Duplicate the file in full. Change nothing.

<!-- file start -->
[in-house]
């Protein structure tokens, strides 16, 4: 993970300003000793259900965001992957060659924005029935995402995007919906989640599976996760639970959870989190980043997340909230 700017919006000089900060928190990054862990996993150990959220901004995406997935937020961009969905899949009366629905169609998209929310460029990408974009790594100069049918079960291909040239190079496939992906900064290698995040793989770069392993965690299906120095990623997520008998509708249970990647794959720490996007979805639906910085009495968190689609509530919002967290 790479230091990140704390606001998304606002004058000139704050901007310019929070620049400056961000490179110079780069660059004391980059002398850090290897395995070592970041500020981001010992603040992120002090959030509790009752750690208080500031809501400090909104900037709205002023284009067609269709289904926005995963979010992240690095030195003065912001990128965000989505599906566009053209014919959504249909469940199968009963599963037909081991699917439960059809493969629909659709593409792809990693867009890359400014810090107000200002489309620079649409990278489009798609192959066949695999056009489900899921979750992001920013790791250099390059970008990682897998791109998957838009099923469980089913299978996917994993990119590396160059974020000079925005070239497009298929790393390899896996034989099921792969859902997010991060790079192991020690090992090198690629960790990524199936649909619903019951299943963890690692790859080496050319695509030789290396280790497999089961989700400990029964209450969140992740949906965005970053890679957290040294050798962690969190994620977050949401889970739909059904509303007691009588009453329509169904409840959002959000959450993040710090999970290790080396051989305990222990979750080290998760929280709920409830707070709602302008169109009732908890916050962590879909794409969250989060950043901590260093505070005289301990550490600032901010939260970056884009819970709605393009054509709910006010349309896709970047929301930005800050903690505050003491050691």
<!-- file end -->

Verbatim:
[in-house]
């Protein structure tokens, strides 16, 4: 993970300003000793259900965001992957060659924005029935995402995007919906989640599976996760639970959870989190980043997340909230 700017919006000089900060928190990054862990996993150990959220901004995406997935937020961009969905899949009366629905169609998209929310460029990408974009790594100069049918079960291909040239190079496939992906900064290698995040793989770069392993965690299906120095990623997520008998509708249970990647794959720490996007979805639906910085009495968190689609509530919002967290 790479230091990140704390606001998304606002004058000139704050901007310019929070620049400056961000490179110079780069660059004391980059002398850090290897395995070592970041500020981001010992603040992120002090959030509790009752750690208080500031809501400090909104900037709205002023284009067609269709289904926005995963979010992240690095030195003065912001990128965000989505599906566009053209014919959504249909469940199968009963599963037909081991699917439960059809493969629909659709593409792809990693867009890359400014810090107000200002489309620079649409990278489009798609192959066949695999056009489900899921979750992001920013790791250099390059970008990682897998791109998957838009099923469980089913299978996917994993990119590396160059974020000079925005070239497009298929790393390899896996034989099921792969859902997010991060790079192991020690090992090198690629960790990524199936649909619903019951299943963890690692790859080496050319695509030789290396280790497999089961989700400990029964209450969140992740949906965005970053890679957290040294050798962690969190994620977050949401889970739909059904509303007691009588009453329509169904409840959002959000959450993040710090999970290790080396051989305990222990979750080290998760929280709920409830707070709602302008169109009732908890916050962590879909794409969250989060950043901590260093505070005289301990550490600032901010939260970056884009819970709605393009054509709910006010349309896709970047929301930005800050903690505050003491050691």